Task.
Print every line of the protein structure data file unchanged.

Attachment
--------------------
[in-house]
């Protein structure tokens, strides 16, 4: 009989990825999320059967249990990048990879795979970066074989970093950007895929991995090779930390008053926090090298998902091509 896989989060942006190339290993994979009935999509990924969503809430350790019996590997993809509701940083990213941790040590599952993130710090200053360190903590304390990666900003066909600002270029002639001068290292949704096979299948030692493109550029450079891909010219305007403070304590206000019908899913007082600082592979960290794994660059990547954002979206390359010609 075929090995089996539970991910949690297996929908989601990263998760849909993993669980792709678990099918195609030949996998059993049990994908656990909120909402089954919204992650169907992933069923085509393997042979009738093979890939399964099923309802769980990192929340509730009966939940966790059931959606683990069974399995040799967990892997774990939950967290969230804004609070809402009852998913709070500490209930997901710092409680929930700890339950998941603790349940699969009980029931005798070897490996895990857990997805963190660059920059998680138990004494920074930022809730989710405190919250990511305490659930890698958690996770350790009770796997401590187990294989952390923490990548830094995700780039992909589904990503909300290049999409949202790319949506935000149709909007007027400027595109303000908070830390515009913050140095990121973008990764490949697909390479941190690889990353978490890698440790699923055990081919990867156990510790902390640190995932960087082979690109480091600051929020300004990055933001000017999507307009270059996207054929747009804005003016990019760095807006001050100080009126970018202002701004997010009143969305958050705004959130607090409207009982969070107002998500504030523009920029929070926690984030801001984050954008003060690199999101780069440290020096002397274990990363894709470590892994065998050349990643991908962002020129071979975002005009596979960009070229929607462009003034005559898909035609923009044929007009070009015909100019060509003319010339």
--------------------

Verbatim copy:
[in-house]
């Protein structure tokens, strides 16, 4: 009989990825999320059967249990990048990879795979970066074989970093950007895929991995090779930390008053926090090298998902091509 896989989060942006190339290993994979009935999509990924969503809430350790019996590997993809509701940083990213941790040590599952993130710090200053360190903590304390990666900003066909600002270029002639001068290292949704096979299948030692493109550029450079891909010219305007403070304590206000019908899913007082600082592979960290794994660059990547954002979206390359010609 075929090995089996539970991910949690297996929908989601990263998760849909993993669980792709678990099918195609030949996998059993049990994908656990909120909402089954919204992650169907992933069923085509393997042979009738093979890939399964099923309802769980990192929340509730009966939940966790059931959606683990069974399995040799967990892997774990939950967290969230804004609070809402009852998913709070500490209930997901710092409680929930700890339950998941603790349940699969009980029931005798070897490996895990857990997805963190660059920059998680138990004494920074930022809730989710405190919250990511305490659930890698958690996770350790009770796997401590187990294989952390923490990548830094995700780039992909589904990503909300290049999409949202790319949506935000149709909007007027400027595109303000908070830390515009913050140095990121973008990764490949697909390479941190690889990353978490890698440790699923055990081919990867156990510790902390640190995932960087082979690109480091600051929020300004990055933001000017999507307009270059996207054929747009804005003016990019760095807006001050100080009126970018202002701004997010009143969305958050705004959130607090409207009982969070107002998500504030523009920029929070926690984030801001984050954008003060690199999101780069440290020096002397274990990363894709470590892994065998050349990643991908962002020129071979975002005009596979960009070229929607462009003034005559898909035609923009044929007009070009015909100019060509003319010339």